Let’s talk about their packaged panels. I think Nucoda’s panel is better engineered, although Resolve’s is by no question sexier. But I think when you color with the Nucoda panel, you look more impressive because it doesn’t have labels, and just sort of shows how much skill and very specialized coloring is, while the Resolve panel practically has a button for almost everything and is very much properly labeled, which makes it user-friendly for the newbie. But then, I think some of the buttons aren’t in the most convenient locations and could be arranged better for more comfort and speed for the colorist. This is more of a personal preference, of course.


Resolve is fast but has those little annoyances (that sums up to a big annoyance, sometimes). While Film Master offers a wide range of coloring tools but requires rendering and is hella expensive.
As a quick reference, and to sum everything up, here’s my list of pros and cons for each machine:

+ Fast, no render, real-time playback and exporting
+ Awesome tracking
+ Node-based
+ linking feature
+ cheaper
+ has file converter and EDL processor
– limited windows per node
– slightly cruder coloring
+/- Mac or Linux based

+ Finer, more coloring tools
+ Blend Modes
+ Multi-layer timeline
+ Multiple windowing, finer polygon
+ can read and work off on more file types
+ has noise reduction
– Rendering needed
+/- Windows based

*NOTE: Just a reminder, I worked with an OLD Film Master, back in 2009 – early 2010, and some of the negatives might have already been addressed in the later versions.

**NOTE: This was Resolve 7.0


11 responses to “Resolve vs. Film Master

  1. Good article although it would be interesting to know what version of Film Master you’re using? I’m on 2010_r401 and I have no issues with rendering. When I finish grading it’s rendered. My guess is that you either have background rendering and cache turned off or you’re on a much older version.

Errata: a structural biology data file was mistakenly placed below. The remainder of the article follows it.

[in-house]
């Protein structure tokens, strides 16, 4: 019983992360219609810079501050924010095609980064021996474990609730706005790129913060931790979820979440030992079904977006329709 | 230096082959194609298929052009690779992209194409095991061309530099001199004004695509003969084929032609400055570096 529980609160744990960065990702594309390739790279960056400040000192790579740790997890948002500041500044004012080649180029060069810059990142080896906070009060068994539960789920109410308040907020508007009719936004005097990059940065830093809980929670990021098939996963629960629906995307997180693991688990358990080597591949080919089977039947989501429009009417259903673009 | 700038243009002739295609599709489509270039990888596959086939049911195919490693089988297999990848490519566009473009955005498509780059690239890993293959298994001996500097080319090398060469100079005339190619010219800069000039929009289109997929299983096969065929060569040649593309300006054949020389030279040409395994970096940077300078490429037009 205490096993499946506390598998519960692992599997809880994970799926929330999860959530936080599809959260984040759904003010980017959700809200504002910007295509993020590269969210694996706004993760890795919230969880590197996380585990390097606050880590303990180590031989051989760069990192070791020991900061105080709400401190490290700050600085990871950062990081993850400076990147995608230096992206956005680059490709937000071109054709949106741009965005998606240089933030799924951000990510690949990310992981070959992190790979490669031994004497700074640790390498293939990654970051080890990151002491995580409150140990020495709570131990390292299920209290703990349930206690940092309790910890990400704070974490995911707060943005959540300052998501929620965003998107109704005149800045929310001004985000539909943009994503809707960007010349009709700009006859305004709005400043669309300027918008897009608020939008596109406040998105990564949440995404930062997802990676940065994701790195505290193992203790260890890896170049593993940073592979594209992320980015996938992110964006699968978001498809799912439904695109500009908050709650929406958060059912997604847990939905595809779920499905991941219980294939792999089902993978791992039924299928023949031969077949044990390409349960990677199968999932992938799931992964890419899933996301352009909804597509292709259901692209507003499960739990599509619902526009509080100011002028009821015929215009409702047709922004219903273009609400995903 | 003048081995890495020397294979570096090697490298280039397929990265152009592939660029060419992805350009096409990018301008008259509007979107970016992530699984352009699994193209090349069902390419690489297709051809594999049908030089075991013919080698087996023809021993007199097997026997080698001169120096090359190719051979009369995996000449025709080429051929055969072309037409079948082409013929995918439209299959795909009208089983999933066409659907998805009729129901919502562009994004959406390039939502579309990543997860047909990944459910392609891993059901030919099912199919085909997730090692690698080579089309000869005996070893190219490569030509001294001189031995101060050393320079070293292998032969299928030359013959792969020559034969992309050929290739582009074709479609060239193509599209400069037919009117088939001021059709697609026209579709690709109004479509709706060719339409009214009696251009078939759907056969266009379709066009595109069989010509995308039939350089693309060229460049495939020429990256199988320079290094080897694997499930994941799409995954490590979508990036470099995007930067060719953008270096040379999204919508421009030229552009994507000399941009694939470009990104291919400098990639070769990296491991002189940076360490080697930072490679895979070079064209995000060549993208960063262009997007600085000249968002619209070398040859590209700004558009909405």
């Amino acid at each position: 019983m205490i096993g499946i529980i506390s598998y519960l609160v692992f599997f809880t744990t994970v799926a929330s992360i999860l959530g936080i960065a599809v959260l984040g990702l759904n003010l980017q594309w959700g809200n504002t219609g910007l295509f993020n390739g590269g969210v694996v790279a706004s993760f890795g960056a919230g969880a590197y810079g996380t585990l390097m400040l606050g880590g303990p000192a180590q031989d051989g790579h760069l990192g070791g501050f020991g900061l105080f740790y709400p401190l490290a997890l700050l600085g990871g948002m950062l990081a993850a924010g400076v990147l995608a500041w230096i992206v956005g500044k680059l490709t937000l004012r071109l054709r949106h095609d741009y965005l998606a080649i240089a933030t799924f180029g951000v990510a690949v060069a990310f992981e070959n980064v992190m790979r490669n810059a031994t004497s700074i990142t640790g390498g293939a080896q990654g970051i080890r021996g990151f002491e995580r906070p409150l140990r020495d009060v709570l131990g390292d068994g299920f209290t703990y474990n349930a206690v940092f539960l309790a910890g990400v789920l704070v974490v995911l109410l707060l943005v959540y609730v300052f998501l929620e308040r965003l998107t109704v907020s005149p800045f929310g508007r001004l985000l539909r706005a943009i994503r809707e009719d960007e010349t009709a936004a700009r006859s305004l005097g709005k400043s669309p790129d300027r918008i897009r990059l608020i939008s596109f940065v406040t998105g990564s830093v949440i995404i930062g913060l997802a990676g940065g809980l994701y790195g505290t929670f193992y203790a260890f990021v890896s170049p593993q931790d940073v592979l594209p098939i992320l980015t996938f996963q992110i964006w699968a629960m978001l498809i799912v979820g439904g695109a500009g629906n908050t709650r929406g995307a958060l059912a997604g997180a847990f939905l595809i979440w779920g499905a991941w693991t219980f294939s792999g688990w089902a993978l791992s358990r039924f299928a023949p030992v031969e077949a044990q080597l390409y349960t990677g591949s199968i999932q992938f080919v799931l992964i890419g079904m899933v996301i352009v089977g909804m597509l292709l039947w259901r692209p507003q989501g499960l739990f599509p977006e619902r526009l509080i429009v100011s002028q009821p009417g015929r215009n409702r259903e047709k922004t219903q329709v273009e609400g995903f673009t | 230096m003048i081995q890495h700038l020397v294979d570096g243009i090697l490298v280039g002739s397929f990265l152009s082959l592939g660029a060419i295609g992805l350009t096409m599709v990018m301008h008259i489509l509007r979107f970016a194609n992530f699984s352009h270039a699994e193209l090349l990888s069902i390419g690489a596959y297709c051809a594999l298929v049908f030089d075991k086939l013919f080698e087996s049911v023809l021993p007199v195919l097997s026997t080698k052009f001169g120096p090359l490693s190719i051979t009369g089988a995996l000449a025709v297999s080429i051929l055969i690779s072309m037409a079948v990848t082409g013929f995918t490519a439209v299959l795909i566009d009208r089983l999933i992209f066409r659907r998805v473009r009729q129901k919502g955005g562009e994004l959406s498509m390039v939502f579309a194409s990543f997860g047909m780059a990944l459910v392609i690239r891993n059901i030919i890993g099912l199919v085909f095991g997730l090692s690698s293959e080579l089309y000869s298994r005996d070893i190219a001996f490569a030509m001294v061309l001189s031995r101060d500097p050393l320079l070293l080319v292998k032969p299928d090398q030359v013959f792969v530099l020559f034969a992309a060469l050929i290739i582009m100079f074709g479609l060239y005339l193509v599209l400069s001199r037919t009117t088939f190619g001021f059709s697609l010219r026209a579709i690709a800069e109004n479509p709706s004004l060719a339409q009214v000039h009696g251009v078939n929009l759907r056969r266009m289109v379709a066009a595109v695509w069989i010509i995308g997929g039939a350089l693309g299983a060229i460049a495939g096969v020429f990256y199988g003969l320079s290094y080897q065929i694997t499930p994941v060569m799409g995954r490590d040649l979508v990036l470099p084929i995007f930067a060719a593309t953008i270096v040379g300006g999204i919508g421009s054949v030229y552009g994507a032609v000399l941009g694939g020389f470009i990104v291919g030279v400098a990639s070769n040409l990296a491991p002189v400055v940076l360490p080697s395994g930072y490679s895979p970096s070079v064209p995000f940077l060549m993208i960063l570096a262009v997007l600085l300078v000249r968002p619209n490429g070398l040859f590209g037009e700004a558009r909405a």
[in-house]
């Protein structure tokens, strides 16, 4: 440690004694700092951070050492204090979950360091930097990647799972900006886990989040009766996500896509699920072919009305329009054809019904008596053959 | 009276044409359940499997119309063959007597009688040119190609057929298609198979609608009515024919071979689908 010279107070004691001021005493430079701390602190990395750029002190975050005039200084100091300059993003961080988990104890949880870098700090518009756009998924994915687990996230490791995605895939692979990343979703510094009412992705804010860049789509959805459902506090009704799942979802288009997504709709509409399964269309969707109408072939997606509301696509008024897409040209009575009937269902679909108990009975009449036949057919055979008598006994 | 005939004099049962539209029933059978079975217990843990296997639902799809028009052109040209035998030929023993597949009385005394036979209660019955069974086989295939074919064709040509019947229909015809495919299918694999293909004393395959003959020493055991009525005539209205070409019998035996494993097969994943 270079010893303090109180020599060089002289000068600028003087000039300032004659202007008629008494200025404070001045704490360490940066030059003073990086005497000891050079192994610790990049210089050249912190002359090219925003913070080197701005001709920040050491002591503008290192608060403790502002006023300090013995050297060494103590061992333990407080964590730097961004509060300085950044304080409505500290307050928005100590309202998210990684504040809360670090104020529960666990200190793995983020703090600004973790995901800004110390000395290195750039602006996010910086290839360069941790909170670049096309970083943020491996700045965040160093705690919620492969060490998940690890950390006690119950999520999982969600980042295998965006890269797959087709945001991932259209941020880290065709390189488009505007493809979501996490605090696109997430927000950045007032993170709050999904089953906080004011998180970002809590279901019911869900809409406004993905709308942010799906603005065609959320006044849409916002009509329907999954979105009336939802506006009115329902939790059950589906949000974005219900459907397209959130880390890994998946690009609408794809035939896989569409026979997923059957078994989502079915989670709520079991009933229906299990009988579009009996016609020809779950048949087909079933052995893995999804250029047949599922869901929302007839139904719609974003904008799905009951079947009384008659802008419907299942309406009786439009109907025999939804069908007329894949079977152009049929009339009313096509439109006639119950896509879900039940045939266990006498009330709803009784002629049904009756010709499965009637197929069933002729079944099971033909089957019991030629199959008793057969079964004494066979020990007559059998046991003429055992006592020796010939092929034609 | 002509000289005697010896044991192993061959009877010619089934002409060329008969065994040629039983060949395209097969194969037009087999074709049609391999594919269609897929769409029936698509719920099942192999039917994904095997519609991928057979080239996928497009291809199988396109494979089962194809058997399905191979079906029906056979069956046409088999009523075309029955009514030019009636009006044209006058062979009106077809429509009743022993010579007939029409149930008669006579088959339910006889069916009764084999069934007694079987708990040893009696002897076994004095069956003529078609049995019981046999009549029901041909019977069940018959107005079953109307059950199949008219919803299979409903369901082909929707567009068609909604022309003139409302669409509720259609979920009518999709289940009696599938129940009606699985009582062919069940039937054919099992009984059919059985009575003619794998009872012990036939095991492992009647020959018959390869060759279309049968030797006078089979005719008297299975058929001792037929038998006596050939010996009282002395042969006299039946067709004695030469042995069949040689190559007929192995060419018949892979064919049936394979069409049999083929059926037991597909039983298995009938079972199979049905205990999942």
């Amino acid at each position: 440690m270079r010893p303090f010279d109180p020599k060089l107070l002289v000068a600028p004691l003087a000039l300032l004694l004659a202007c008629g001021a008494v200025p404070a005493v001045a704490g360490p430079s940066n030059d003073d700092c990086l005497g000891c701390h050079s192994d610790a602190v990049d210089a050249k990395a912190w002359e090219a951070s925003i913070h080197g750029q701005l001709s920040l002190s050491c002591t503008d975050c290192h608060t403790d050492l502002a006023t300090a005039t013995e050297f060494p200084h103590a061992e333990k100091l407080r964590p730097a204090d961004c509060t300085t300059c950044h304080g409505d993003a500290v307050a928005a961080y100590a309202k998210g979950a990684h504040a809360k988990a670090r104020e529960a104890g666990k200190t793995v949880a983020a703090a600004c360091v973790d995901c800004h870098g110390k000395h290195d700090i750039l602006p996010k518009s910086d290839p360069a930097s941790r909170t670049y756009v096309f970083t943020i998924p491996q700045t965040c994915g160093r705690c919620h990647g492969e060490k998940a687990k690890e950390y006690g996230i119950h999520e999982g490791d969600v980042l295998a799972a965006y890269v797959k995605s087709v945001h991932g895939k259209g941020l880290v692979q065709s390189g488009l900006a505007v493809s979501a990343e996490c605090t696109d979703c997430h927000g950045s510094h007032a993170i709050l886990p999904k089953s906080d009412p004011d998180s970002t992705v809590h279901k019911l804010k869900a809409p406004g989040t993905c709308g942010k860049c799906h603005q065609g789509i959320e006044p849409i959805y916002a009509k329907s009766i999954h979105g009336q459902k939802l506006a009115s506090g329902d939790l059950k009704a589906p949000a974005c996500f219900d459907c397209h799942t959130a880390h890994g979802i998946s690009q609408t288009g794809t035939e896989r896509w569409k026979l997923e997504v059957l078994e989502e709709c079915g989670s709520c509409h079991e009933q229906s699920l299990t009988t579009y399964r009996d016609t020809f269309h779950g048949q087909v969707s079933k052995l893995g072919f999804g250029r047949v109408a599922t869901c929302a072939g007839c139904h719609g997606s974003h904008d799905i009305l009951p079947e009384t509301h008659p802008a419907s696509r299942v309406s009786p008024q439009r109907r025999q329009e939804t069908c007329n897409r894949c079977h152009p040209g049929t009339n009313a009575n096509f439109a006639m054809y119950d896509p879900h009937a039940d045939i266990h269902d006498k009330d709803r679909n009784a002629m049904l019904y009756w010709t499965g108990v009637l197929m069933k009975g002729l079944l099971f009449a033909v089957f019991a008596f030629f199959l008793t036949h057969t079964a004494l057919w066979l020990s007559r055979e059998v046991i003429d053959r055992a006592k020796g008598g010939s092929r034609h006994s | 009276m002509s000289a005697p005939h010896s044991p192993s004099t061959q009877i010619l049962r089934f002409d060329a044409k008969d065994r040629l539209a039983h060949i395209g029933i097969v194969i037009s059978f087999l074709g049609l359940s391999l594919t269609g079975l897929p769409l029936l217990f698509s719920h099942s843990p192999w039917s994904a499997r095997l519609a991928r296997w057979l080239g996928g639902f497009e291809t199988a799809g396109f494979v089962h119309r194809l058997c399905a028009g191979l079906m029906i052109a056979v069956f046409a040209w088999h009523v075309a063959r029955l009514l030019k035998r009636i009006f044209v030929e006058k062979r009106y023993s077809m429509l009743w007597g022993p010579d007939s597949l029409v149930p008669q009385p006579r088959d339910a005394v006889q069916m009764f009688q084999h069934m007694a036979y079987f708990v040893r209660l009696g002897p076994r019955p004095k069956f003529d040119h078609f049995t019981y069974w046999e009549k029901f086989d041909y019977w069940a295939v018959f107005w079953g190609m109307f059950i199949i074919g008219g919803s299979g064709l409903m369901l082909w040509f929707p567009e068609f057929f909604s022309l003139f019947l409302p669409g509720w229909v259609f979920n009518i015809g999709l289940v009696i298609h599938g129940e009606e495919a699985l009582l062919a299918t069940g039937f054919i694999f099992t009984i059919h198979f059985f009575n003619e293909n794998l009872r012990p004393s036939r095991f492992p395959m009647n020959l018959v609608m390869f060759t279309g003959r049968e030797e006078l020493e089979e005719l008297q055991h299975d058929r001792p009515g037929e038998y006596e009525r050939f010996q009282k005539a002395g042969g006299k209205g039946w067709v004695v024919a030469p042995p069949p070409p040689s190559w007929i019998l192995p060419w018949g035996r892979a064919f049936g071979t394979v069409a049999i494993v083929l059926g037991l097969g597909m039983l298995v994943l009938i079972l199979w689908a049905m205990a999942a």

On the latest version you have a 3D more similar to Resolve although it’s not yet quite as good. One interesting new tool is the I-Keyer, which is very similar to the D-Keyer in Baselight, and is fantastic.

    All in all a decent comparison.

    N.B. The new touchscreen panel blows Resolves away.

    • Thanks 🙂

      The Film Master I used before is ANCIENT. It’s embarrassing to tell you what version it was. In a forum we inquired in when we had a little trouble, I think he described it as a “Legacy”. haha! But, I miss grading with the Film Master, and I think if I liked the great-grand-daddy version, I bet I’d love the latest one. I’m quite intrigued with the I-Keyer that you’re talking about.

      • It would be well worth playing with a 2010_r4 or soon 2011_r1 as it has changed significantly.

        If you’re into a budget Nucoda then you should look at the Nucoda Fuse system. Does everything the full Film Master system does just within a more Resolve like price bracket and with a slightly different order of layering.

        Personally I’d love to see a Tangent Wave model out there. Great to assist on as well as prep projects, although they do have Nucoda Compose for that.

      • Oh wow. Thanks. I’ll look into that!

  2. Michelle Carlos

    Hey, Toni!

    This is a good article you wrote about the two systems. I can perfectly relate to what you were saying as I had a chance to use both Resolve and Film Master. And I could also easily point out the differences between the two–plus and minus points.